Read The Meaning of Night: A Confession
A few months ago, I wrote a blog post listing my fifteen favorite first sentences in literature. At the time, I hadn’t read Michael Cox’s The Meaning of Night: A Confession, or I would have been forced to give serious consideration to including it. It begins: After killing the red-haired man, I took myself off to Quinn’s for an Oyster Supper. Now that’s a pretty good start. It’s an opening that hooks us immediately on the story, certainly. It’s hard not to wonder what’s going to follow that. More, it hooks us on character—who is this narrator, and how can he describe an act of terrible violence in such a casual manner? I’m happy to report that the balance of the novel lives up to the promise of that first sentence. It is a dark, chilling read, and an utterly compelling one.
Like another favorite of mine, Charles Palliser’s Quincunx, The Meaning of Night is set in the fog-draped London of gaslights and greatcoats—the labyrinthine city that Charles Dickens and Wilkie Collins described. The language is deliciously Victorian, a pastiche that is always just present enough for flavor but never overpowering enough to distract. And like Quincunx, The Meaning of Night reads like one of the “sensation novels” that Dickens himself might have written, had he the benefit of modern noir sensibility, pacing, and psychological insight while retaining his flair for character and atmosphere.
The story can best be described as, well, Dickensian. There are all the diabolical narrative twists one would expect in a tale of hidden identity, questions of inheritance surrounding a magnificent manor and a considerable fortune, and, of course, revenge. The drive is relentless and the tale is absolutely a page-turner. There are secrets a plenty—some obvious enough, some truly shocking, all earned. But beneath them all, there are deeper levels to explore here. The Meaning of Night is more than a Victorian mystery thriller—it is an unforgettable portrait of psychological obsession, and it is an unrelenting, unflinching exploration of the darkest reaches of the human soul.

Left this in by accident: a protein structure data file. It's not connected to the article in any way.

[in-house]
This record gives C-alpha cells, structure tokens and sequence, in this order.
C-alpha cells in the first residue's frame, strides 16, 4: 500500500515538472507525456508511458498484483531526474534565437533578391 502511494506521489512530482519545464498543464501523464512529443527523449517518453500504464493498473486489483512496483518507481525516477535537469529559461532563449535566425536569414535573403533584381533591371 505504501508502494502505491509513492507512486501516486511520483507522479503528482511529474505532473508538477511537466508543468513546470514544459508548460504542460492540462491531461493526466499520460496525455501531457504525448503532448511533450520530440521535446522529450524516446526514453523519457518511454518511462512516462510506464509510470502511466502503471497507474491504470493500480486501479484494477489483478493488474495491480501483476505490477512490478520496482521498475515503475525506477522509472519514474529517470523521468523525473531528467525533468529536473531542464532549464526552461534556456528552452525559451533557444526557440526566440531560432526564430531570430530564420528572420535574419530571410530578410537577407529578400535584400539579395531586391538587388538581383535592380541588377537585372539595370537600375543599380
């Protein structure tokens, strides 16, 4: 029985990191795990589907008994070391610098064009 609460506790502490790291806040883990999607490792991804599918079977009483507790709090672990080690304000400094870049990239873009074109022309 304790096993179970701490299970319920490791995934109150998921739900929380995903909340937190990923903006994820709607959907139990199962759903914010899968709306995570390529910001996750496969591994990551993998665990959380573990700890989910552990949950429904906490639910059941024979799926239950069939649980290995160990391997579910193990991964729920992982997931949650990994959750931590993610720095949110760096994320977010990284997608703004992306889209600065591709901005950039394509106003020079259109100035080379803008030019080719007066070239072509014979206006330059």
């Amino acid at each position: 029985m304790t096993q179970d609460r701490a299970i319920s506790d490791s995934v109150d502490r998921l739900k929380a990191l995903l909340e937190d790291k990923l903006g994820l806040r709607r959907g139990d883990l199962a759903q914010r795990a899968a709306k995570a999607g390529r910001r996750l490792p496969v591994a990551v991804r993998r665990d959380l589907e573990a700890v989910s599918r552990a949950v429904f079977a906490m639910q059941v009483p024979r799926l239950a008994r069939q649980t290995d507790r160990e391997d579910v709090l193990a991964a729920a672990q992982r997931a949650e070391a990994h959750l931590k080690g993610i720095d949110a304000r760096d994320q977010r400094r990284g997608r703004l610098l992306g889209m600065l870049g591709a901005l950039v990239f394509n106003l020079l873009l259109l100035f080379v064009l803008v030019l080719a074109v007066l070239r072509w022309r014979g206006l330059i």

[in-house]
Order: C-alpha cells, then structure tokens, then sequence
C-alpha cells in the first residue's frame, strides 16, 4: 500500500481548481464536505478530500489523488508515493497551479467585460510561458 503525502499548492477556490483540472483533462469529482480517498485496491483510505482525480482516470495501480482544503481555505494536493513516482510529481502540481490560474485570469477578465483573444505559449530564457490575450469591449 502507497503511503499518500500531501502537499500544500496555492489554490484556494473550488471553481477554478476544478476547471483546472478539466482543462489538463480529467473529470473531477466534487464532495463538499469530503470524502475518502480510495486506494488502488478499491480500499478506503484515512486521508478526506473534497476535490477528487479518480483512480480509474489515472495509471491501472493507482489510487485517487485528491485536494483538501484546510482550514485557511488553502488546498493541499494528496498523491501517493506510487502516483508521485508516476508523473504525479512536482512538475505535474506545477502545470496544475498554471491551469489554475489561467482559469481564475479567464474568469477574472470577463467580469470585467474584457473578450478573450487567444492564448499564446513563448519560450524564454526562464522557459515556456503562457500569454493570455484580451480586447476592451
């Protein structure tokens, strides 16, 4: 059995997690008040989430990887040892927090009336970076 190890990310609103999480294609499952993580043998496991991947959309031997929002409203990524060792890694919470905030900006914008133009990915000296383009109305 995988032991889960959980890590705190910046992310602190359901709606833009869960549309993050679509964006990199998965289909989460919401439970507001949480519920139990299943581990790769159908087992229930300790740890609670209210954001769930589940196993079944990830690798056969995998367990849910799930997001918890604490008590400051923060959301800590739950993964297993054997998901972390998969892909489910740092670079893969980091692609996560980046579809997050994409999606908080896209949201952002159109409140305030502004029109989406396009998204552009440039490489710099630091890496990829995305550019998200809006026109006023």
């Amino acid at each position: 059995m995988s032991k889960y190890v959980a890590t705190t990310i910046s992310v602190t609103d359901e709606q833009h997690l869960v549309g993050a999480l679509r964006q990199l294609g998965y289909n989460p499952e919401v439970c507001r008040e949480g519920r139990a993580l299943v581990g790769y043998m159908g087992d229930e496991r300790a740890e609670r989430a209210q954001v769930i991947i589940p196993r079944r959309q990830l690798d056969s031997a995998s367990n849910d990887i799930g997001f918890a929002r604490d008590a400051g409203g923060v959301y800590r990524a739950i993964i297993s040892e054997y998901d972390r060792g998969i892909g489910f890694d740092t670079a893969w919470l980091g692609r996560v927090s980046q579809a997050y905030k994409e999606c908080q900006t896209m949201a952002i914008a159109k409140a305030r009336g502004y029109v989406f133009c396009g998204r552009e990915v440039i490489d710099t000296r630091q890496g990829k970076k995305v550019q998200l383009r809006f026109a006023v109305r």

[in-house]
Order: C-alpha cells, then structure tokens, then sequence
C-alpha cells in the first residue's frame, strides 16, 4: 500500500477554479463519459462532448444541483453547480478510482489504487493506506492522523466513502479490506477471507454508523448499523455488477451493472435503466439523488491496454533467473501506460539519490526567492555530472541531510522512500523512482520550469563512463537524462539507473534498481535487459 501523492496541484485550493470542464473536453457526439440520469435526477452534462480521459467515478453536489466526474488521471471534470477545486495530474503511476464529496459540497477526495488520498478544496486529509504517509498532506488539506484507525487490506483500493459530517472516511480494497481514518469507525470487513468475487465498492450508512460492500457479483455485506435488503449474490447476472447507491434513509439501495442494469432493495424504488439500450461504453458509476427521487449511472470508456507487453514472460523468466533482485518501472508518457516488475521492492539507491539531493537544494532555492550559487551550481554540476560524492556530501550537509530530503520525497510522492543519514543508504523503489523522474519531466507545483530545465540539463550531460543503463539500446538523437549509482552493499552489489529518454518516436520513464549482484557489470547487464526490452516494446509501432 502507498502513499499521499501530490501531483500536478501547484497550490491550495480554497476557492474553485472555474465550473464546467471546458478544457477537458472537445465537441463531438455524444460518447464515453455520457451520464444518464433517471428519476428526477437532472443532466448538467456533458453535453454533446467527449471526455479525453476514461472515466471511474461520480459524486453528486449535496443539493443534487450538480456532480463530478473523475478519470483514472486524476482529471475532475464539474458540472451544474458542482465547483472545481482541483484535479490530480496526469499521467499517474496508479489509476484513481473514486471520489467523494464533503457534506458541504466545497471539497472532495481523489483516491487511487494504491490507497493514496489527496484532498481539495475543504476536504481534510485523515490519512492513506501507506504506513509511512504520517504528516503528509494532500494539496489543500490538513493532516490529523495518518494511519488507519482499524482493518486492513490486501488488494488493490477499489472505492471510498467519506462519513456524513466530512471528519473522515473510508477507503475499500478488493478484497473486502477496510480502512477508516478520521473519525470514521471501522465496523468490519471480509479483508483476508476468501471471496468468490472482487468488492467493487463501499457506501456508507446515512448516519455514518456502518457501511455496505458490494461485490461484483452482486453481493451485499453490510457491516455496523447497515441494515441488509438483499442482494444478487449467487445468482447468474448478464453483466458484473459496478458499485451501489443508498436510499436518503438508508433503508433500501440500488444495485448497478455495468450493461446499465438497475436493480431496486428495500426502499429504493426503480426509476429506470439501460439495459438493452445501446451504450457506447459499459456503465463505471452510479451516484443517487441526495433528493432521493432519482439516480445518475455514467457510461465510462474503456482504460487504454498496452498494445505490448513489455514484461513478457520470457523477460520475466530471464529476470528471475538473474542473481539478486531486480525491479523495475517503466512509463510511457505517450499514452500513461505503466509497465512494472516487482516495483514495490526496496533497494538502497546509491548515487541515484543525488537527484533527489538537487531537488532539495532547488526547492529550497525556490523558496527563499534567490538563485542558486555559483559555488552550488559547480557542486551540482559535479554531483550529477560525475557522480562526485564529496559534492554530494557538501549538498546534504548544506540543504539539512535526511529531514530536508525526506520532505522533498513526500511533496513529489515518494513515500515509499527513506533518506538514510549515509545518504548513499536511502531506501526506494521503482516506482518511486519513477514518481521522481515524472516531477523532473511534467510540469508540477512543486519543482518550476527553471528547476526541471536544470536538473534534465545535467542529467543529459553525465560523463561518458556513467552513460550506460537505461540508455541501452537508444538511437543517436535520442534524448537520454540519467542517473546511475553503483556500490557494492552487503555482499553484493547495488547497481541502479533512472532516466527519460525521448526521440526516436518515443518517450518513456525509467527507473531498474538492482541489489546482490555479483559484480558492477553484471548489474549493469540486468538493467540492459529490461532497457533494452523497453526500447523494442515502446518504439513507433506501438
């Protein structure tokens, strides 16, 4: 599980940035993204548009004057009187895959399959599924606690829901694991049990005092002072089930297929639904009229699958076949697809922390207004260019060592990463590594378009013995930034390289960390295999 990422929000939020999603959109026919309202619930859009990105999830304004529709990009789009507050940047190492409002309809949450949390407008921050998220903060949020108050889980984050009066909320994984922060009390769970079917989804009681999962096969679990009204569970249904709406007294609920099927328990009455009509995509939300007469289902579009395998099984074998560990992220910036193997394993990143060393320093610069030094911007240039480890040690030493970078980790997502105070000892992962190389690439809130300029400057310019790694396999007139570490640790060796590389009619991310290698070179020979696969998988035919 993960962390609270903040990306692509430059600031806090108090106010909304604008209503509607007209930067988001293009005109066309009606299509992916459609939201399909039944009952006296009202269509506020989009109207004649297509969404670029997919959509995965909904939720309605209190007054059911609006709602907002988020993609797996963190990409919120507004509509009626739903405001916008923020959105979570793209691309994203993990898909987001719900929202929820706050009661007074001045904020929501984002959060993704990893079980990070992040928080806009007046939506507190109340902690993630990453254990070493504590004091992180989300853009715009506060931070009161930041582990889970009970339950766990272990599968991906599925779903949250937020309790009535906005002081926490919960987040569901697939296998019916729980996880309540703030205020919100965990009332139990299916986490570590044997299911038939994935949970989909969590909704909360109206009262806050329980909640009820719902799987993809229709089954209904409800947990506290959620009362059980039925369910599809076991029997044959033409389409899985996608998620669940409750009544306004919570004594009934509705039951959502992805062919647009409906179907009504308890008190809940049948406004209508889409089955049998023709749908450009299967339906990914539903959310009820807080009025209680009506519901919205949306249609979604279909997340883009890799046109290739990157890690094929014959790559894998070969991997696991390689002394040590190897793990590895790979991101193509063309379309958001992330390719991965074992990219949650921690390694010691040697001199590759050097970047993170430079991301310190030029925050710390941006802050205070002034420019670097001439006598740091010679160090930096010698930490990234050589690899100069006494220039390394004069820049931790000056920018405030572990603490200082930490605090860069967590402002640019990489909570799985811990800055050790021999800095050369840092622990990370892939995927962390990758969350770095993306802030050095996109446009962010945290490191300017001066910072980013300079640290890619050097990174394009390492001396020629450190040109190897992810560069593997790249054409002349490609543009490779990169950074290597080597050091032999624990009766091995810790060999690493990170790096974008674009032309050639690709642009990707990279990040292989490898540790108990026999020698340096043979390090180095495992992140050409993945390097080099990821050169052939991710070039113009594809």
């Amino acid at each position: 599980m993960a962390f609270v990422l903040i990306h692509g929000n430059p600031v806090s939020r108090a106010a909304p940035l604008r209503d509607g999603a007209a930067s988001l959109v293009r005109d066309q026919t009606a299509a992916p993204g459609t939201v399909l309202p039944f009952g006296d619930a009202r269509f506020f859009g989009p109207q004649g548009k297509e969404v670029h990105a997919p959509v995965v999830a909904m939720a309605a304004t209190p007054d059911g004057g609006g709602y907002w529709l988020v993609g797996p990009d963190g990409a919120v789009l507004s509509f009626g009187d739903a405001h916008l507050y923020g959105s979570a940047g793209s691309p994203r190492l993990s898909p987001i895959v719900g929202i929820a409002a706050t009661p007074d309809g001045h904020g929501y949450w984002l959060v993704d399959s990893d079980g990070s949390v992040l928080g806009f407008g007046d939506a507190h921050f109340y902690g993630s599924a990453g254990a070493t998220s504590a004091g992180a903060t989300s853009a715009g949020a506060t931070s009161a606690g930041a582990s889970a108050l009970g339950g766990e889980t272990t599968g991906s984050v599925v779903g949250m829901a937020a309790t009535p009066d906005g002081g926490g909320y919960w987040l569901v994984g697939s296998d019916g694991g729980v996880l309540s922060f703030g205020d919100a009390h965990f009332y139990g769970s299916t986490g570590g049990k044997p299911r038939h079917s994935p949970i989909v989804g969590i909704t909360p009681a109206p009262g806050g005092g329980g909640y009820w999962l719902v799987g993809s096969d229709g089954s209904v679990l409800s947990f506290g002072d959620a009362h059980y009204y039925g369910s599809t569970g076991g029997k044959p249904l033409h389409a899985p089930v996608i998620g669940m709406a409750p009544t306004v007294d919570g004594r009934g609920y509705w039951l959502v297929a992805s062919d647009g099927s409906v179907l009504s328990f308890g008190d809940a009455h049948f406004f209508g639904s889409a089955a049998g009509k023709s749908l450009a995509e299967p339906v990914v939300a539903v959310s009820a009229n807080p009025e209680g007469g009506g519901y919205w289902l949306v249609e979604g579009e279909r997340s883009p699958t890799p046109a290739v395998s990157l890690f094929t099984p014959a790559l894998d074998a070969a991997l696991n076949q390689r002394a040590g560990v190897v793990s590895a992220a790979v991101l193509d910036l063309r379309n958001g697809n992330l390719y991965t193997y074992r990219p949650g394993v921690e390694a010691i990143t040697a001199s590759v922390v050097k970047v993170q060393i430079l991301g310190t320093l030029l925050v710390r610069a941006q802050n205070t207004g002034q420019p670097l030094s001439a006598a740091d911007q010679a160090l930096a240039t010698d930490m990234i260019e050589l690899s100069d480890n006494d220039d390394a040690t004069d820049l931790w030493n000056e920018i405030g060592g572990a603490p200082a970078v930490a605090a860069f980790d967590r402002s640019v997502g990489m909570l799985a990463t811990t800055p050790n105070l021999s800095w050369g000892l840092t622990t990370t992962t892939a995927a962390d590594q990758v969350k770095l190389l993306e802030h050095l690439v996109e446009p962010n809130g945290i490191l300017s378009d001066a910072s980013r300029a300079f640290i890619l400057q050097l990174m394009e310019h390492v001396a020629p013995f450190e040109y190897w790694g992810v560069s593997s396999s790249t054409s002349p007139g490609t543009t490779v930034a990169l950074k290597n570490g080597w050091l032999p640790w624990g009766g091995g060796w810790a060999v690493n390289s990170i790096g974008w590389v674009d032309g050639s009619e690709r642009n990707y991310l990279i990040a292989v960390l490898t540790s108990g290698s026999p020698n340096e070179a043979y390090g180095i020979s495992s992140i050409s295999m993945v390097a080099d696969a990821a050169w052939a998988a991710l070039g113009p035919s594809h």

The story is compelling, but the most fascinating elements are the characters. None of them are perfect; in fact, most of them are barely sympathetic. Only the most minor bit players are more or less who they seem to be, and not even all of them can be reliably depended upon not to wear a mask or two. Few are entirely innocent in the revealing light of day—the one who comes closest dies quickly; his death is the one referred to in the opening sentence. The next closest is a prostitute. The rest exist somewhere between twilight and the darkness of night. Even the beautiful Emily Carteret, object of the narrator’s obsession and sufferer of a traumatic loss, is very possibly carrying on at least two secret affairs. The rest of her secrets? Enough to say they’ll keep you turning the pages late into the night.
Worst of all, though, is the narrator himself. The narrator is told bluntly at one point to “trust no one.” We’d all do well to bear this in mind, too. Cox raises the concept of the unreliable narrator to a new level. Edward Glyver, the novel’s protagonist and narrator, is no heart-of-gold rogue, and certainly no Victorian gentleman hero, even though he comports himself with gentlemanly charm and chivalric courtesy. We know from the opening line that he is capable of unspeakable violence. We learn quickly that he is an accomplished liar. In fact, one of his casual actions may have sent an innocent man to the gallows. More, he shows hints of seeming madness—he is so accused more than once—and is a regular user of both alcohol and opium. Unreliable? Yeah, I’d say so.
But despite the fact that we have, at best, little reason to feel any sympathy at all for Edward Glyver, or even to accept his account of events, Cox’s skill is such that we can’t help but feel for him. We want him to succeed, to achieve his revenge, and claim what is “rightfully” his. In spite of ourselves, we like him. Even—maybe especially—when we really, really don’t want to. Whether we can trust him or not, his is a soul in torment. Is his confession enough to earn him some manner of peace or redemption? That’s a hard question, one to ponder long after the last page is turned. I’ll be interested to know what you think.
Cox has written a sequel, The Glass of Time, one that’s already skipped ahead to the top of my ponderously high “to be read” pile. It’s a stand-alone novel, but from what I can tell from the cover blurb, it seems to deal with some of the consequences of Glyver’s actions. I can’t wait.
Update: I’ve just learned that Michael Cox passed away from cancer in 2009. These two books are all we’ll see from him. Our loss. Rest in peace, sir.
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